In addition to the four candidates that came on top of the list, with approximately 20 per cent of the vote each, totalling 84.9 per cent, the remainder of the poll, or 15.2 per cent, was distributed amongst seven candidates (see box).
“These, that I call the ‘undecided [voters]’, always have a decisive say in the second round,” commented Mr. Audroing.
To him, the biggest surprise was actually the unspectacular performance of Benoît Hamon in the polls.
The candidate of the Parti Socialiste (PS), the same as the incumbent President François Hollande, came in fifth in the polls, with only 6.35 per cent of the votes.
To Professor Cabestan, this was not so surprising since “what the traditional left has proposed is totally out of step with the needs of the country.”
“France needs more jobs,” he noted, “more flexibility, more growth, and, to me, more competitiveness and attractiveness for investors, not more taxes and even less social protections and benefits that in any case it cannot afford anymore, particularly with no growth and a high unemployment rate.’

Radical politics
According to Mr. Audroing, the final voting configuration shows that roughly 40 per cent of the French people “are on the extreme or radical” side of politics – with Le Pen and Mélenchon, totalling 41 per cent. “The extreme left-wing [Mélenchon] performed much better than the moderate left-wing, and this is reason enough to be concerned about France,” said Audroing.
Jen-Luc Mélenchon of La France Insoumise party, a former socialist himself who left the PS in 2008, came fourth, receiving 19.6 per cent of the total ballot.
Yves Étienne Sonolet, a visual artist and instructor in higher education in Macau, thinks that the results were defined by “a series of circumstances.”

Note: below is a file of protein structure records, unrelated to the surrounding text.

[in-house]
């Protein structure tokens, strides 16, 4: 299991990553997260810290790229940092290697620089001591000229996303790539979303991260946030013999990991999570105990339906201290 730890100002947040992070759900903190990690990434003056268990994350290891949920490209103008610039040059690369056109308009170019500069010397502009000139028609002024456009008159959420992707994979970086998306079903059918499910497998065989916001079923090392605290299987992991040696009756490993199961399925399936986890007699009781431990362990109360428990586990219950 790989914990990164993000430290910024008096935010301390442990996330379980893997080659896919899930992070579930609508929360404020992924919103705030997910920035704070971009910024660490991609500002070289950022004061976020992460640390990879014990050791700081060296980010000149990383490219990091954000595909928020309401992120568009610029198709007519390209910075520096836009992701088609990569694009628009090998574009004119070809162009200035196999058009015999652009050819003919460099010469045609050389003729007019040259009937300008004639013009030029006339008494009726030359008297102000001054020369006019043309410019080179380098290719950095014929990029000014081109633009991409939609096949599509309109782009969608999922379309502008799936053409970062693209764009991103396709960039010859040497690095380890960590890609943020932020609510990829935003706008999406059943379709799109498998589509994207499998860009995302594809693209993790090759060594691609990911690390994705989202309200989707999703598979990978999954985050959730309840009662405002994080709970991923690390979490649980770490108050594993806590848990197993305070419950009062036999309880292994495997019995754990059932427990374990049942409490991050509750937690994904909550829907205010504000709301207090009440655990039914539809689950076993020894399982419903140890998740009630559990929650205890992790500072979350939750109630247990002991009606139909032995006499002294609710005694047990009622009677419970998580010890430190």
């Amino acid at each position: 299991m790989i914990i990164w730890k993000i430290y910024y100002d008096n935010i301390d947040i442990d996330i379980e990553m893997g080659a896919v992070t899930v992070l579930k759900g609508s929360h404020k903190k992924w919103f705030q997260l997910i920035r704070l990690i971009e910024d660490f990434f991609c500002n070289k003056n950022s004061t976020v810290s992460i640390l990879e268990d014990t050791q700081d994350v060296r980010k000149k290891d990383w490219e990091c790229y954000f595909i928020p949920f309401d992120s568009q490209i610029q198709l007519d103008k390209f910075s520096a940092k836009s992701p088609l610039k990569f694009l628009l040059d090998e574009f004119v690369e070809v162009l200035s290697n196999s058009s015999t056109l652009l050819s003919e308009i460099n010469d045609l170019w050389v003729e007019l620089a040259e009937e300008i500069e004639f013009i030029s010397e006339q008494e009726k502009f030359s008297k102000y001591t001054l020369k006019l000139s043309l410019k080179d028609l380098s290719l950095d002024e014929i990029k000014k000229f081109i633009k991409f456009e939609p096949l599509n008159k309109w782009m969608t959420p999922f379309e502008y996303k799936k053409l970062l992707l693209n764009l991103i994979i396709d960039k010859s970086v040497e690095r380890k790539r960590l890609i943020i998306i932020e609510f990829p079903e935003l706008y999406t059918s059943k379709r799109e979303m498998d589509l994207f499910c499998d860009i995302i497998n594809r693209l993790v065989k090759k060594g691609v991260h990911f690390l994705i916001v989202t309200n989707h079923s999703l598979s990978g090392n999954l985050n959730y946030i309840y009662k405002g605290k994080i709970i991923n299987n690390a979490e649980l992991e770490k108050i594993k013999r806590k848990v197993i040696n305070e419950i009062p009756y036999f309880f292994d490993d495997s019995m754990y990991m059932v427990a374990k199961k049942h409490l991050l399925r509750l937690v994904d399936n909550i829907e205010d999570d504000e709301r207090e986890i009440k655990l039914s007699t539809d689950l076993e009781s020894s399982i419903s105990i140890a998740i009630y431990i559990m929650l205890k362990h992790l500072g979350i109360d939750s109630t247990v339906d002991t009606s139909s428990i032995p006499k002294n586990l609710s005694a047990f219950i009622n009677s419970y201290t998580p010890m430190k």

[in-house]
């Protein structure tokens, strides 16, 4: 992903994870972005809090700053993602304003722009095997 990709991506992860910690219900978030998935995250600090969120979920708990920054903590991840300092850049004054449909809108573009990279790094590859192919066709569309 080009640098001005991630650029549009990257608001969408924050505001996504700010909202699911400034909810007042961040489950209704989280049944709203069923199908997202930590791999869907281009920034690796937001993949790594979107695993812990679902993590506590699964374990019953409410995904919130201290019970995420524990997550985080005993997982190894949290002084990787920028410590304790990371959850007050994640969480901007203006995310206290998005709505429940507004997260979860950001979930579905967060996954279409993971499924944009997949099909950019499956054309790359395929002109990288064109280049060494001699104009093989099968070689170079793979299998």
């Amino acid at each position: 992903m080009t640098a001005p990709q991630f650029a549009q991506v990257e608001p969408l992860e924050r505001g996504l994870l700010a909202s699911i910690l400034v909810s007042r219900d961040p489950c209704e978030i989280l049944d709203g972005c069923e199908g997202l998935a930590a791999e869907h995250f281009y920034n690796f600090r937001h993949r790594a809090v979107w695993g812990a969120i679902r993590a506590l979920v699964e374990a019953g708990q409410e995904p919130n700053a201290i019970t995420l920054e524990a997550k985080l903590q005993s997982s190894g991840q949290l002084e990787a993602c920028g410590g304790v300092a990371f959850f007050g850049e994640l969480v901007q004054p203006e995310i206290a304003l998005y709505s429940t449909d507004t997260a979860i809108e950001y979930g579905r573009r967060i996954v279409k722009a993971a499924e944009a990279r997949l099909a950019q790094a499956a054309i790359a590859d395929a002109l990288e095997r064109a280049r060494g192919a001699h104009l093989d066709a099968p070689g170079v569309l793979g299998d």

“It is an unprecedented case,” notes Sonolet. “For the first time, no big parties will be represented in the second round of the presidential elections. The fact that [François] Fillon was involved in a political scandal and that [Benoît] Hamon presented himself as the continuation of the socialists, very unpopular with Hollande, both made the ascension of [Emmanuel] Macron possible,” he said to Business Daily.
Regarding his expectations for the second round, Mr. Verschuren replied that ‘Le Pen has an agenda with several hot and some controversial topics, while Macron seems more balanced. We can imagine that voters for those candidates who lost on [Sunday’s] election may turn to one of the two remaining candidates who has an agenda that closely matches their earlier favourite. In this case, one could expect that Macron will appeal more to these voters as the closest alternative.’
Citing a study recently conducted in France (the CEVIPOF), Eric Sautedé, a political scientist, told Business Daily that ‘a significant part of Mélenchon and Hamon’s electorate would have chosen Macron as a second choice (30 per cent and 35 per cent, respectively) and an absolute majority in the case of Fillon (53 per cent), so there should be an important transfer of votes in favour of Macron from the three main contenders behind the two ones participating in the second round.’